Who succeeded Nicholas II as czar of Russia?

Russia had no more czars after Nicholas. His family, the Romanovs, were famously overthrown, then killed by Bolshevik guards while imprisoned. The drawn-out, difficult war had a great deal to do with political events in Russia in 1917. It's hard to guess when, or even if, Russia would have overthrown its government in the absence of the world war.

President Woodrow Wilson was determined, for some time, to keep America neutral. What largely changed his mind?

The Zimmermann telegram, sent from Germany to its ambassador in Mexico, encouraged an alliance between Germany and Mexico against the United States. Germany believed that would keep the U.S. too occupied to join the war. But when the British intercepted the telegram and passed it on the to United States, the die was cast.

Which of these young future generals saw his first action in World War I?

MacArthur had served in Veracruz, Mexico, but it was on the Western Front that his star really began to rise. Eisenhower and Bradley, who were younger, had stateside deployments during the war. Schwarzkopf came considerably later, leading U.S. troops in the first Gulf War.

Albert I was one of the first leaders of a smaller nation called upon to stand up to the Central Powers. Of which country was he king?

Germany intended to invade France through Belgium, because France had good defenses along the border the two countries directly shared. Germany thought that Belgium, led by King Albert I, would be a pushover. As it turned out, this was not the case.

Lloyd L. Williams is famous for the line, "Retreat? [Expletive], we just got here!" at the battle of Belleau Wood. What branch of the U.S. military was he with, and did he forever inspire?

The Battle of Belleau Wood is part of Marine lore, thanks to WIlliams's insouciant line. Disclaimer: Williams's superior, Frederic Wise, also claimed to have said the line; the truth of the matter is unclear. Also, the Air Force didn't exist as such in World War I, although the first significant aerial battles did occur in the Great War.

A president's son fought with distinction at the battles of Cantigny and Soissons. Who was he?

Three of Theodore Roosevelt's four sons served in some capacity during WWI. The president's namesake, Ted, not only received the French Legion of Honor for his service in the Great War, but he went on to land at Utah Beach in the Normandy invasion in World War II.

Which of these was not one of the "Big Four" at the Paris Peace Conference?

Venizelos was the prime minister of Greece during the war years, and opposed the king of Greece, who wanted to align with the Central Powers, not the Allied Powers. Notice how Greece no longer has a monarchy (at least, in residence)? The fallout from the king backing the wrong horse is a big reason why. For all that, Venizelos wasn't a major player at the peace accords.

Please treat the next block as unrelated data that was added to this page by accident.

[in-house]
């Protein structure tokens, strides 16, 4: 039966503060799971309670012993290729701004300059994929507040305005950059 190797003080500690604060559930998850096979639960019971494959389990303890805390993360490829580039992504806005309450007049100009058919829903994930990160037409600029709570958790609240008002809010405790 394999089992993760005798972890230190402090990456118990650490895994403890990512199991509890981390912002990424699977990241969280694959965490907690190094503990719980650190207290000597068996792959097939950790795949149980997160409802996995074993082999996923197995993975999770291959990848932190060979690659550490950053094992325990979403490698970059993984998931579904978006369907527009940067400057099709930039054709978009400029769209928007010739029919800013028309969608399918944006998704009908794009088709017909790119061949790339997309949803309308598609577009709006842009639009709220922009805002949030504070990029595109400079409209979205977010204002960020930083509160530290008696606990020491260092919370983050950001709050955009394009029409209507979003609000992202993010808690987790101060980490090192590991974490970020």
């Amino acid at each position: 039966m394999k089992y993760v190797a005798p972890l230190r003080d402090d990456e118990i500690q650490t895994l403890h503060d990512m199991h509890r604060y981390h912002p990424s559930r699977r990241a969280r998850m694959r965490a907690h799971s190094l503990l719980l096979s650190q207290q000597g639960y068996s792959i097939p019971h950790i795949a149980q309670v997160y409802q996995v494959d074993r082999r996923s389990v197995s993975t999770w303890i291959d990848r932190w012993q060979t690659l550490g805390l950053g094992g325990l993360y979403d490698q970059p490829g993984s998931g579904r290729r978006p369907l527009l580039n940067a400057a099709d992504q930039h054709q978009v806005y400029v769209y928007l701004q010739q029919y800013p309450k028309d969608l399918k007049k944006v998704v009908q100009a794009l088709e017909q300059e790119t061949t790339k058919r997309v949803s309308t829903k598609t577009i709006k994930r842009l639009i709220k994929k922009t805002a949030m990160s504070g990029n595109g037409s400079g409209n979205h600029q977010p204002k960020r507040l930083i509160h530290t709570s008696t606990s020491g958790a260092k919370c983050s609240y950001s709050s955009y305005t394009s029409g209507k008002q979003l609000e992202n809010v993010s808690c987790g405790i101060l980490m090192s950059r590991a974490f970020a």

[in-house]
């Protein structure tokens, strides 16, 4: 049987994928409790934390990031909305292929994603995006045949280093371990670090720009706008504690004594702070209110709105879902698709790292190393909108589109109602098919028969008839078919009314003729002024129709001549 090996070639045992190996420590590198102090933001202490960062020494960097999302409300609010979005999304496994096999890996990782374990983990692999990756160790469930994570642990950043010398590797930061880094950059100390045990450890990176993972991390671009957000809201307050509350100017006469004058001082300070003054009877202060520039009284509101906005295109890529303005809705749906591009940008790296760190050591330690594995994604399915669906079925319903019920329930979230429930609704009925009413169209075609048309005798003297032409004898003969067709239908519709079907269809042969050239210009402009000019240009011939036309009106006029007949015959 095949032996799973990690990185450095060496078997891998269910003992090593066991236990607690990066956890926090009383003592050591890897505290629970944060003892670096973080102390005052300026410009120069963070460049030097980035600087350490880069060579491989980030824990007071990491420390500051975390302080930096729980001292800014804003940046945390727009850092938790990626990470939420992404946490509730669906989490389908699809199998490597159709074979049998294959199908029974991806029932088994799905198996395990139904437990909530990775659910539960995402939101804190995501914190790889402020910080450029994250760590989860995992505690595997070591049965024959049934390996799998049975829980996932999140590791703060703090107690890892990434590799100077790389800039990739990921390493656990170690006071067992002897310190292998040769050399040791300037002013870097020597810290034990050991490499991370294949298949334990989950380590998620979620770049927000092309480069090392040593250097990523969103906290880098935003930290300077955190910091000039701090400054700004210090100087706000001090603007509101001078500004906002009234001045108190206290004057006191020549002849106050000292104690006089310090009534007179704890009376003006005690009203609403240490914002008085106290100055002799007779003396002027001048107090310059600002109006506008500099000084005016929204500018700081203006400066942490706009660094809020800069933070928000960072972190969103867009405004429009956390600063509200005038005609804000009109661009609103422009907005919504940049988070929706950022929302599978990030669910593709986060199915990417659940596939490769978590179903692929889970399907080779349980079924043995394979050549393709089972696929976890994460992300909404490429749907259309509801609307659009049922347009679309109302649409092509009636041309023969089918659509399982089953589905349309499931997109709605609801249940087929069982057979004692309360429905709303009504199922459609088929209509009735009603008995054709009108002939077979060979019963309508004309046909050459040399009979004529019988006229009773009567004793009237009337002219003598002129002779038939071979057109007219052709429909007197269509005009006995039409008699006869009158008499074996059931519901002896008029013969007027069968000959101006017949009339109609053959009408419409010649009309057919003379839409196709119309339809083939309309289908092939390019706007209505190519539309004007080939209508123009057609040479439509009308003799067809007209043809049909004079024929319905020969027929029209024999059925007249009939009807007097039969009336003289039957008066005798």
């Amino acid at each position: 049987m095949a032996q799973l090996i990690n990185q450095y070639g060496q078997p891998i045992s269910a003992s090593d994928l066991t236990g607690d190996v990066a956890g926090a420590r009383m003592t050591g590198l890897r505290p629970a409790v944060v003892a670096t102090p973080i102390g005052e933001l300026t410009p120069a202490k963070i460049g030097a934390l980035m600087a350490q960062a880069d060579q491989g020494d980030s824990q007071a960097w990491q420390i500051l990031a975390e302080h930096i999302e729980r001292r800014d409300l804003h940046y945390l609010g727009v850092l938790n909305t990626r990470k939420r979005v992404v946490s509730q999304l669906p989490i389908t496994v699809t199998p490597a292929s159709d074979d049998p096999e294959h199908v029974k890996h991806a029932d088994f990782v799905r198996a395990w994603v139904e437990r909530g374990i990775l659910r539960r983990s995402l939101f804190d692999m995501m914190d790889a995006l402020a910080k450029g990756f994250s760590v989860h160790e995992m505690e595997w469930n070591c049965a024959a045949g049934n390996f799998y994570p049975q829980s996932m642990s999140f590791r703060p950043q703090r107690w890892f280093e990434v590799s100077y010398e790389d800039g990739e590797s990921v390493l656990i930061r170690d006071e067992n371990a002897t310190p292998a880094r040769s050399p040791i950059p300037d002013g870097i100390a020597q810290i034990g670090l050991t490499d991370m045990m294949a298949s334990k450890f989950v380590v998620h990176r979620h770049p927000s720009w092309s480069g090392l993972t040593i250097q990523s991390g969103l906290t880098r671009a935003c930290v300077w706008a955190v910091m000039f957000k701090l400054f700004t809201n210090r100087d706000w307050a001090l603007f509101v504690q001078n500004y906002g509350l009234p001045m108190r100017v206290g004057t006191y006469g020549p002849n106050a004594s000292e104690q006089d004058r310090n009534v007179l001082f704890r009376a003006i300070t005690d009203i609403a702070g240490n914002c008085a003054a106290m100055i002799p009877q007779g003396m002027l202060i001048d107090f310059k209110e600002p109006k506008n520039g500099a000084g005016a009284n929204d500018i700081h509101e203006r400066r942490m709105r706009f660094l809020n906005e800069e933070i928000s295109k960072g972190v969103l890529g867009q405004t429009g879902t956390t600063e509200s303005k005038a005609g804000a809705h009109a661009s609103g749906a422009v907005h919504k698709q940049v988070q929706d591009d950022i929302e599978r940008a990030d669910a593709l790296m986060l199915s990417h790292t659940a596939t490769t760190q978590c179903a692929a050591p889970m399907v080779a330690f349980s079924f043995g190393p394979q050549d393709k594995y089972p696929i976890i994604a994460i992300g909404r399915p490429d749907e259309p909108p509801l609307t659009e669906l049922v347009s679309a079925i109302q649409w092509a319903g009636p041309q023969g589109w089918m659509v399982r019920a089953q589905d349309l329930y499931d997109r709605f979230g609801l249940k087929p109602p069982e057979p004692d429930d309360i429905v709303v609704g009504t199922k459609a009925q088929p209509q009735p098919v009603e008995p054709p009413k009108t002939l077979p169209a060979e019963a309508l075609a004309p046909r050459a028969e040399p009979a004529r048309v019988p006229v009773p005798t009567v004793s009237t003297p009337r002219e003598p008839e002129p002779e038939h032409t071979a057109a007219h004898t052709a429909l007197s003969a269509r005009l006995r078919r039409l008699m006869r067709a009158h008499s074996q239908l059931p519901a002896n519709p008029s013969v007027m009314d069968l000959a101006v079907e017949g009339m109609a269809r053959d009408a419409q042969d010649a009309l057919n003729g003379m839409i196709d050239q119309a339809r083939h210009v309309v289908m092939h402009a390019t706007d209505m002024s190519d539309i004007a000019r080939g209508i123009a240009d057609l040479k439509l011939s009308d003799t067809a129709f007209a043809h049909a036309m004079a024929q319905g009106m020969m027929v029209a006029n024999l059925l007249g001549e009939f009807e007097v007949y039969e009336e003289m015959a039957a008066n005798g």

When the fighting was finally over, what location did the world's leaders choose for the peace talks?

The Paris Peace Conference is also known as the Versailles Peace Conference, for its specific location in the city of Paris. The treaty with Germany is now known as the Treaty of Versailles, although four other treaties with different aggressor nations came out of the talks, as well.

What else was in the "Zimmermann telegram" that angered Wilson and the rest of Washington?

The telegram made reference to "unrestricted submarine warfare" that its author, Hans Zimmermann, said would likely force England to surrender in the near future. This would likely have endangered American civilian ships, as the U.S. was shipping a good deal of supplies to the Allied Powers.

France's president throughout the war was known for conservative, anti-German views. Who was he?

Not only did Poincare dislike Germany, but he made two trips to Russia in the years before the war, to shore up relations with that country, and Russia did enter the war on France's side. Could things have played out differently if Poincare's opinions had been different? We'll never know.

Paul von Hindenburg played what role in the German war effort?

Paul von Hindenburg stepped into the role played not terribly successfully by Helmuth von Moltke and then Erich von Falkenhayn. They were all leaders of what Germans called the Oberste Heeresleitung, or "High Command" in English. (We're sorry about "airship designer," by the way. He had nothing to do with the doomed airship.)

Helmuth von Moltke was an early leader of the German forces; he was chief of the German General Staff, to be exact. By what nickname is he known?

The nickname came about simply because Von Moltke's uncle, also a Helmuth von Moltke, had been a field marshal in the German army. If you thought of Von Moltke the Younger as a "short-timer," we don't entirely blame you. Though he had a distinguished pre-war military career, Moltke didn't last long during the war itself, suffering a breakdown in 1914 after the loss of the First Battle of the Marne.

What childhood illness might have shaped the character of Wilhelm II?